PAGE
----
Dan:
 Yeah, so Alison, obviously, is a fantastic musician. They asked her to write the Ilvermorny school song. So there was a moment when they’re down in the suitcase – in the zoo – and we’re like at a little meeting of the minds. In that little respite, they sing the song because they’re trying to argue what’s better – Hogwarts or Ilvermorny.

And that’s where the improve of, “I want to be a wizard,” came from. So we’re sitting there. They sing the song. Me and Eddie are sitting there clapping. And Dan Fogler – it was me [saying], “I want to be a wizard!” That’s the one from the trailer. It didn’t make it in the movie.

So what that it was cut? Well…

fb44(3) The Ilvermorny school song is the parallel scene to the first meeting of the Fantastic Foursome in Tina and Queenie’s flat, a second dinner scene. That set-up and it’s turn at film’s center in their successful adventures in and escape from MACUSA headquarters are both wasted. Yes, we are committed to learning more about these two couples without the scene. But why disregard Rowling’s ring artistry?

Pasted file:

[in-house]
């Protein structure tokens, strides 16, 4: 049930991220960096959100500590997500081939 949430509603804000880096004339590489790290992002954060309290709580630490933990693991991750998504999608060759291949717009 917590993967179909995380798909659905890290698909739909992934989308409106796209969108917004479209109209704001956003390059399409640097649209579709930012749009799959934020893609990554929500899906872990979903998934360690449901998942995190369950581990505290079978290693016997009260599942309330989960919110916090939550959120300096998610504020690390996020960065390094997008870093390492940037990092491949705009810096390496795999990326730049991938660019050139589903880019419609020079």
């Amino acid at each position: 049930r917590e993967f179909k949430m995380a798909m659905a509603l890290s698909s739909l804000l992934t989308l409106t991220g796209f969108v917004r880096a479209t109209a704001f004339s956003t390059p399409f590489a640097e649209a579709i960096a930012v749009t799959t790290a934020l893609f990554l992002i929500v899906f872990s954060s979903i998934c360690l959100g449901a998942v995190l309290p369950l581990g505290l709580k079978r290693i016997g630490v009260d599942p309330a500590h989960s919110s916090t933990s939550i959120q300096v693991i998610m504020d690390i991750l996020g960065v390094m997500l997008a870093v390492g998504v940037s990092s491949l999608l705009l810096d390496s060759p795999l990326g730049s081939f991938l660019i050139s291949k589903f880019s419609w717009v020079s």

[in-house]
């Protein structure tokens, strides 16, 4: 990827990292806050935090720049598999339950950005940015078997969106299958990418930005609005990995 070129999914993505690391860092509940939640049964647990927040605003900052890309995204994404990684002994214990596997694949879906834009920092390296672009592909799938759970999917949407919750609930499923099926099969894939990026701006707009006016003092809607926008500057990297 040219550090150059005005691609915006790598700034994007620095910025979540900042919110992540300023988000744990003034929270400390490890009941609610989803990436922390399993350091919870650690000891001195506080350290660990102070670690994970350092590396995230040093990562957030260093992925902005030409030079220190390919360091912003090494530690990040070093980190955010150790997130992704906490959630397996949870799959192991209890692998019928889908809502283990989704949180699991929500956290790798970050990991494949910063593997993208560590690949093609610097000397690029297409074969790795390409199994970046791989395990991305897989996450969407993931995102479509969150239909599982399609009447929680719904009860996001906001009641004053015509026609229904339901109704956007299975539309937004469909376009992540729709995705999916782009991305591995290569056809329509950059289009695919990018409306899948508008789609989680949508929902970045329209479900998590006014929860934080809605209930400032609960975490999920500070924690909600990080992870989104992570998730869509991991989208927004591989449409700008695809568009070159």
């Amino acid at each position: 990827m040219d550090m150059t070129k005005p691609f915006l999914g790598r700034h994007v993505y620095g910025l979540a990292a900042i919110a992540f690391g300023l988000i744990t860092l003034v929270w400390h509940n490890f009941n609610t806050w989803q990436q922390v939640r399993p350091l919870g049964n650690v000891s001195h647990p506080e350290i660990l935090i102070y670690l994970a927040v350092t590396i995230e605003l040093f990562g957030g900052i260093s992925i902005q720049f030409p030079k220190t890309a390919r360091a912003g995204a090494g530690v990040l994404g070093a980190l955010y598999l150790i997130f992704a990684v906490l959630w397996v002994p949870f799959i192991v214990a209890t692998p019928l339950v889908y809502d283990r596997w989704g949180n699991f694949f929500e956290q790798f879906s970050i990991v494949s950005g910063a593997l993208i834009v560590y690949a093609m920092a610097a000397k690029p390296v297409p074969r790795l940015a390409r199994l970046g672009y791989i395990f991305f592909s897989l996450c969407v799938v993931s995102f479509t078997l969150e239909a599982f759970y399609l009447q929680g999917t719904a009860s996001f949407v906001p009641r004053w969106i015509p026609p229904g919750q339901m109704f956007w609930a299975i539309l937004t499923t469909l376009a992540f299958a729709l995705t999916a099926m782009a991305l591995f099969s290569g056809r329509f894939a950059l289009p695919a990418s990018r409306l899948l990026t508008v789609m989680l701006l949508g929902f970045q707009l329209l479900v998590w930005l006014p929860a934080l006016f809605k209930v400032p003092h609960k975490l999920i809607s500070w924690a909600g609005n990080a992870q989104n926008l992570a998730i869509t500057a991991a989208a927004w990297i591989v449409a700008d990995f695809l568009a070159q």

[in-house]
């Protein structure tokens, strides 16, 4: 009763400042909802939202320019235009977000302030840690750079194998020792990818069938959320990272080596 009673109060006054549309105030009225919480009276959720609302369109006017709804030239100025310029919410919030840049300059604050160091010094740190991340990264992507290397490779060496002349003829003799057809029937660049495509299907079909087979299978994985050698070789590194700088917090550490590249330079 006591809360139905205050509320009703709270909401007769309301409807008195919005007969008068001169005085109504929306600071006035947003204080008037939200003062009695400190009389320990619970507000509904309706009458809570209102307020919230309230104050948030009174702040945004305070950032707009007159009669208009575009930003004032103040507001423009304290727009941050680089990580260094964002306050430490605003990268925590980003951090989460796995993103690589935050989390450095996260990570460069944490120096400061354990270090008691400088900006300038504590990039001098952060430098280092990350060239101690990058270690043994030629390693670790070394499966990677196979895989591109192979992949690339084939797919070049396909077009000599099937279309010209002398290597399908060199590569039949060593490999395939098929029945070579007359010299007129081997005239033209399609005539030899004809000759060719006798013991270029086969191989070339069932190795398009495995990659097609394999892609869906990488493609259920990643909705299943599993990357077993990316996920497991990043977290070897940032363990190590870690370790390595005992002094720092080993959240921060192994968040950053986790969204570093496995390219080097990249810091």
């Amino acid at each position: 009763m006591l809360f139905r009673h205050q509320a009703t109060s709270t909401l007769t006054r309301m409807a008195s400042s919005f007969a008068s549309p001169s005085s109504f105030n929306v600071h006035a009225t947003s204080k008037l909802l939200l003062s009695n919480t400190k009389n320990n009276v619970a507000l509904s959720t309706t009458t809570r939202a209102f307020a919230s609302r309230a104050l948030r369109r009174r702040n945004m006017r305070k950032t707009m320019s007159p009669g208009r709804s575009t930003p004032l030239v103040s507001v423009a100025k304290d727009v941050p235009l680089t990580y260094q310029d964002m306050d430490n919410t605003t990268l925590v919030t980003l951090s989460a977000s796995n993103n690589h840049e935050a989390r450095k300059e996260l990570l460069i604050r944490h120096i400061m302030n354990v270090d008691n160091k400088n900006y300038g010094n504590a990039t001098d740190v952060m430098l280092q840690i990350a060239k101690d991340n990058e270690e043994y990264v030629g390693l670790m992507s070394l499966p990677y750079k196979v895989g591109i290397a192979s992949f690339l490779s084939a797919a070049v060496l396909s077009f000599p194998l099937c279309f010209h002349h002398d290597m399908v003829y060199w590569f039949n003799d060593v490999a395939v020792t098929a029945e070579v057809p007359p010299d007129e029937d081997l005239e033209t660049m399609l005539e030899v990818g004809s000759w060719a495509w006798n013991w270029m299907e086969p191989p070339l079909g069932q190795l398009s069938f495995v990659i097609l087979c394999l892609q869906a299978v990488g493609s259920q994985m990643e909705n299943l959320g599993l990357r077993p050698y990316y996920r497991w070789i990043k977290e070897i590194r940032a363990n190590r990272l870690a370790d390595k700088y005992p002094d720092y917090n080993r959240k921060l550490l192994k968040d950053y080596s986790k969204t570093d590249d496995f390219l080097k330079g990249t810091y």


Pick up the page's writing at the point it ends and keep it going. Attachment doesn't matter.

Unlocking Fantastic Beasts: Finding the Text Round Up

Part 5A: So What? The Found Text and Its Meaning

Accio Festival! A Roundup of Academic Potter Events on the Horizon

Mark your calendar! For serious Harry Potter readers, uber-fans and academics, it’s time to get together. Save up those Galleons, sickles and knuts, grab a broomstick or gas up your old Ford Anglia. Here are five upcoming events of interest to the Potter conversation:

home_osuOhio State University’s Popular Culture and the Deep Past 2017: The World of Harry Potter. According to the Ohio State University’s website, the guiding principles of the annual “Popular Culture and the Deep Past” conference, hosted by the Center for Medieval and Renaissance Studies, is “to celebrate the ongoing presence of historical cultures and traditions in present-day life; and second, to bring diverse communities together in and around Ohio State, including scholars, performers, artists, artisans, teachers, students, and families.” Sounds fun! Whereas in previous years the conference has focused on Tolkien’s works and even Game of Thrones, this year’s conference tackles Potter in celebration of the twentieth anniversary of the publication of Philosopher’s Stone. The conference seeks to combine a full-fledged academic conference with a carnival celebration of culture, including food, games, activities and cosplay.